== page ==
When deciding whether surgery should be used to diagnose endometriosis, you should be aware of bias from your doctor’s background. A minimally invasive surgeon or gynecologist who performs surgery frequently is more likely to recommend surgery for diagnosis. On the other hand, a reproductive endocrinologist (who belongs to ASRM, the society that recommends against surgery for diagnostic purposes) specializes in assisted reproduction and may be less likely to perform surgery and more likely to recommend other treatments like IVF. Both perspectives can be correct depending on the situation, and while potentially confusing it can often be helpful to get a second opinion before choosing a particular treatment.

Diagnosing Endometriosis Using Symptoms And Physical Exam

Because surgery is invasive, many doctors will make a “presumptive diagnosis” of endometriosis based on a patient’s symptoms. There is a long list of potential symptoms caused by endometriosis — most of which can also be caused by other conditions — making diagnosis tricky. The most common symptoms that should raise your suspicion of endometriosis include:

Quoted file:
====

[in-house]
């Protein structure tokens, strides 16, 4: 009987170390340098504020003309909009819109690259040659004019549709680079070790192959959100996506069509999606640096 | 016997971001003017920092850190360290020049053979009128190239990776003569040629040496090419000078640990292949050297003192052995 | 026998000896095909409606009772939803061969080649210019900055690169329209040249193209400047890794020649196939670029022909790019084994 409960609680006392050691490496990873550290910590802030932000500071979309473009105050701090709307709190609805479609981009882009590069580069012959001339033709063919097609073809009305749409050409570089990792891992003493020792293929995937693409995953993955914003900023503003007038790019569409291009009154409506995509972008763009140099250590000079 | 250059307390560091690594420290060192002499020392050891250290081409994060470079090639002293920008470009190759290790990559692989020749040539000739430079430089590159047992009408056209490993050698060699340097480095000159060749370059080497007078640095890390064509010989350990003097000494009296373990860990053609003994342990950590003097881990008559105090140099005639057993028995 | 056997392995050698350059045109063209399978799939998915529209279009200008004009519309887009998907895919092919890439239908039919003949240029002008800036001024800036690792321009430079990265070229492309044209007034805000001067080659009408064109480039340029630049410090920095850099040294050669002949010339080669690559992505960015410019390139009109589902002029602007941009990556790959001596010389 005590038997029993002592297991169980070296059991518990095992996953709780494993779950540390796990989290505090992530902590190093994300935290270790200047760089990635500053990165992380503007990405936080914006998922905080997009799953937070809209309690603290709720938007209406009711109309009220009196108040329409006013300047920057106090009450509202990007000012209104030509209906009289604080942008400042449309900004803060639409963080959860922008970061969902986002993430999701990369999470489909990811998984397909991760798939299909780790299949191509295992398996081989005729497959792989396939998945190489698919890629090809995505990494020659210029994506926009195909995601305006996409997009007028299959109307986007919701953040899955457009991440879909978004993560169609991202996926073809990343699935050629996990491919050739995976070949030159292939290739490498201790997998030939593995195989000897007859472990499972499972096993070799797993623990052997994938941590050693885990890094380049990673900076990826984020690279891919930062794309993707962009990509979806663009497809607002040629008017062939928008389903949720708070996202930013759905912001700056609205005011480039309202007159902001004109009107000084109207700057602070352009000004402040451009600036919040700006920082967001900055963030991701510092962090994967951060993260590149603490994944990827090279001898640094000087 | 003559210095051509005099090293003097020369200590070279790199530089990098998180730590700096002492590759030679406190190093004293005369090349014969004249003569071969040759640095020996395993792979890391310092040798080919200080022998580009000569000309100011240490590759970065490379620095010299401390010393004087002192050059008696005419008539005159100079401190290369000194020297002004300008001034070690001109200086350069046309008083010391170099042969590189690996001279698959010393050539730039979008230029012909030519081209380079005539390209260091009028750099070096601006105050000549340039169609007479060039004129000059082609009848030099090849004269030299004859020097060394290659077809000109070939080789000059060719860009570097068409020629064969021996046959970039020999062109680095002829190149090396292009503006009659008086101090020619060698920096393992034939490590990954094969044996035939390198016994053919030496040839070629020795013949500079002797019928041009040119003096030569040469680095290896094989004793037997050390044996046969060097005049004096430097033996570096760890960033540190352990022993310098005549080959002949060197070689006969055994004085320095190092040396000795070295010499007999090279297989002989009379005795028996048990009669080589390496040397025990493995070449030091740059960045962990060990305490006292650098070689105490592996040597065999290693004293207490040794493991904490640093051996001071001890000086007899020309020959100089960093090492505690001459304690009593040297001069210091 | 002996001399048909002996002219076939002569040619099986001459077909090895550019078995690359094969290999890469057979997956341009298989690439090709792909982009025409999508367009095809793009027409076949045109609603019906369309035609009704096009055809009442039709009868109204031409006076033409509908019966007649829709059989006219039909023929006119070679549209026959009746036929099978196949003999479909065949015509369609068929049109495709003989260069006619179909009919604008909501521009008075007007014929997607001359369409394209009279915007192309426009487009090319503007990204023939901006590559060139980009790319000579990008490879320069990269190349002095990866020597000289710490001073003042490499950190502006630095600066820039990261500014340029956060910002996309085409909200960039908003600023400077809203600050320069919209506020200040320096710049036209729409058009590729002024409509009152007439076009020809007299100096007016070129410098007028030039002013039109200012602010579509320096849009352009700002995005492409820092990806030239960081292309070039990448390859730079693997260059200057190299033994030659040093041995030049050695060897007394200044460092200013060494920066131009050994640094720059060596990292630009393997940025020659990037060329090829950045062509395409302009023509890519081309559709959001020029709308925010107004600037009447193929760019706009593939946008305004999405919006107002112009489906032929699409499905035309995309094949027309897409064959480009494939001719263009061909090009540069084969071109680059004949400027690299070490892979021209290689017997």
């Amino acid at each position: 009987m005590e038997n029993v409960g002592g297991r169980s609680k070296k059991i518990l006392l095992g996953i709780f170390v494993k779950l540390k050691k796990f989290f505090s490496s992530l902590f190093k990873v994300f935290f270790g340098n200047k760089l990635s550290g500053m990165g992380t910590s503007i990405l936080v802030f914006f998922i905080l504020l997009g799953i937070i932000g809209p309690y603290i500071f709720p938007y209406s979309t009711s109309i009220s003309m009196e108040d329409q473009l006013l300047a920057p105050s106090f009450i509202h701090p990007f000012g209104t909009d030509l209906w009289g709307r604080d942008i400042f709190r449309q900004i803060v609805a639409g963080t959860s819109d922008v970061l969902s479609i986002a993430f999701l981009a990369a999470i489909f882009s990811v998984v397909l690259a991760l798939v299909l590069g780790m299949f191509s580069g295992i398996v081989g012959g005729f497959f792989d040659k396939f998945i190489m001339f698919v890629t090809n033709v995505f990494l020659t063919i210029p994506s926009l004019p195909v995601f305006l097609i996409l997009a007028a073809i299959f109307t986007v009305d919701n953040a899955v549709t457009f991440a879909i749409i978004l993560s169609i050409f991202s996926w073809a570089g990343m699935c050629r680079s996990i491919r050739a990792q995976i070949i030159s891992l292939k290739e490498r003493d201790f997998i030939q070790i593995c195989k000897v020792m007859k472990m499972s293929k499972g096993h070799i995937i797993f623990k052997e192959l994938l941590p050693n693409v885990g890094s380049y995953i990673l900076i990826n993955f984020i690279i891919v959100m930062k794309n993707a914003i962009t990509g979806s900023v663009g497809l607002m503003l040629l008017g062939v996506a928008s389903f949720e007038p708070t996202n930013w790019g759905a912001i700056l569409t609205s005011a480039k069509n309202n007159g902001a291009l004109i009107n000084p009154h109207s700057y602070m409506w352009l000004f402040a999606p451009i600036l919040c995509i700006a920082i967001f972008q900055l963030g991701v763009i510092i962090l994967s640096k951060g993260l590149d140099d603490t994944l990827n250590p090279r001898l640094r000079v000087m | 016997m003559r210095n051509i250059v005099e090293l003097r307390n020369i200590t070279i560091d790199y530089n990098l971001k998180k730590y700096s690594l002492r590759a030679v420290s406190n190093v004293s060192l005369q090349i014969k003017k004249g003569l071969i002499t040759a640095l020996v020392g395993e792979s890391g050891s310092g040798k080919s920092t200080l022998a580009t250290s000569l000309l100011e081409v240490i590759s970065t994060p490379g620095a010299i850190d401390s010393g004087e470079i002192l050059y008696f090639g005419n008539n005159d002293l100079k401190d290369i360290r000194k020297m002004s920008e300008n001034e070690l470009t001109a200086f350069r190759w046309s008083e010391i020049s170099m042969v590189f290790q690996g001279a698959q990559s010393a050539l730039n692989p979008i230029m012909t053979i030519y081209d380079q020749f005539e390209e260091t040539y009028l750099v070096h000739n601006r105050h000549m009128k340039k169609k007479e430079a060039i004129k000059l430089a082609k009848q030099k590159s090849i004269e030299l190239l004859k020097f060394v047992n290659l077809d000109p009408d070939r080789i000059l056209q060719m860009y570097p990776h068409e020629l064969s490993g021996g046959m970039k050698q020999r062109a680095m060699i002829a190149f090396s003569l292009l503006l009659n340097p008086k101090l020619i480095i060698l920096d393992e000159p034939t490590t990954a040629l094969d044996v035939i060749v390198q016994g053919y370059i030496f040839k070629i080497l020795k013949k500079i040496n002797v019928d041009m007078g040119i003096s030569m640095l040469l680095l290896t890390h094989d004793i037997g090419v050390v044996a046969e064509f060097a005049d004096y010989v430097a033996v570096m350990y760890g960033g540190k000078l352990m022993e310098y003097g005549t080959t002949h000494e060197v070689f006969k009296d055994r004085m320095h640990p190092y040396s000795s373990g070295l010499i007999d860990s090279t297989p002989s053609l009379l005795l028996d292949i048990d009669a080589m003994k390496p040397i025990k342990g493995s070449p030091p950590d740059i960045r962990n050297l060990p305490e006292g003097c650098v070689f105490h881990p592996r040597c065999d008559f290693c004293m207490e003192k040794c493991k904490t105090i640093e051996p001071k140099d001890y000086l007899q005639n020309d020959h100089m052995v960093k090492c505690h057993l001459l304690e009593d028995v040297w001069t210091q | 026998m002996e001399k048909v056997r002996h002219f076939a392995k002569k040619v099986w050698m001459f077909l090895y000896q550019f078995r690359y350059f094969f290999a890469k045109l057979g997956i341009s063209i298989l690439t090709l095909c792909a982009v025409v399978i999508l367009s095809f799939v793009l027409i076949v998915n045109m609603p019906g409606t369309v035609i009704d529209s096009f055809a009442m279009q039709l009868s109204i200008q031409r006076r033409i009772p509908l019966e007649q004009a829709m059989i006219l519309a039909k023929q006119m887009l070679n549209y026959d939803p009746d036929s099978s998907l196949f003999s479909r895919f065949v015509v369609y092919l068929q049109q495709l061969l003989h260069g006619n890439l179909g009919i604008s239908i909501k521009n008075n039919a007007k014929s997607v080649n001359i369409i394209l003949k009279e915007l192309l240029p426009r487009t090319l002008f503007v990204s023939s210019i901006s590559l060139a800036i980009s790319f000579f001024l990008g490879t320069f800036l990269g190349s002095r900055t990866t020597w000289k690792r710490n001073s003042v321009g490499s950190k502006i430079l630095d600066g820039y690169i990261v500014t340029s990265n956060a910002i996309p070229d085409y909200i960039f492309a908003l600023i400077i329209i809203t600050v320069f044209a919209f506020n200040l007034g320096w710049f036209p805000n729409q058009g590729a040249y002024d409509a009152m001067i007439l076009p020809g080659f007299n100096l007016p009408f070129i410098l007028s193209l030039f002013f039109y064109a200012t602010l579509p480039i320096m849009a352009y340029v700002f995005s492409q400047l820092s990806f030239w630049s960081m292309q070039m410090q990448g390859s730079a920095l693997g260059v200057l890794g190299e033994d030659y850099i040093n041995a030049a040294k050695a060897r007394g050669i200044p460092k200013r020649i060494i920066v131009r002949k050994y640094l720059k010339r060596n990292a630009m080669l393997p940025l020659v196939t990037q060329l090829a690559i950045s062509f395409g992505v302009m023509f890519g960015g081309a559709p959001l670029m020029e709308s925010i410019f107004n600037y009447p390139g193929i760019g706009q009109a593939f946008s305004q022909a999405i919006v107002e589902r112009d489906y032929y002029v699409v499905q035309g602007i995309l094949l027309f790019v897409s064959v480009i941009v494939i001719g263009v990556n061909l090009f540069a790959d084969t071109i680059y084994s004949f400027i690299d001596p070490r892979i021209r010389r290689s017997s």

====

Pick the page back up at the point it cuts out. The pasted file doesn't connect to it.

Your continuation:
Symptoms of Endometriosis

In conjunction with taking account of symptoms, a doctor will also perform a physical exam. During an exam, a doctor will place a duck-billed instrument called a speculum into the vagina to better visualize the cervix and vagina. Then with one hand placed on the lower abdomen and the other in the vagina, the doctor will try to palpate the uterus, ovaries, the ligaments that support the uterus, and any masses that may be present and appreciate any areas that are tender.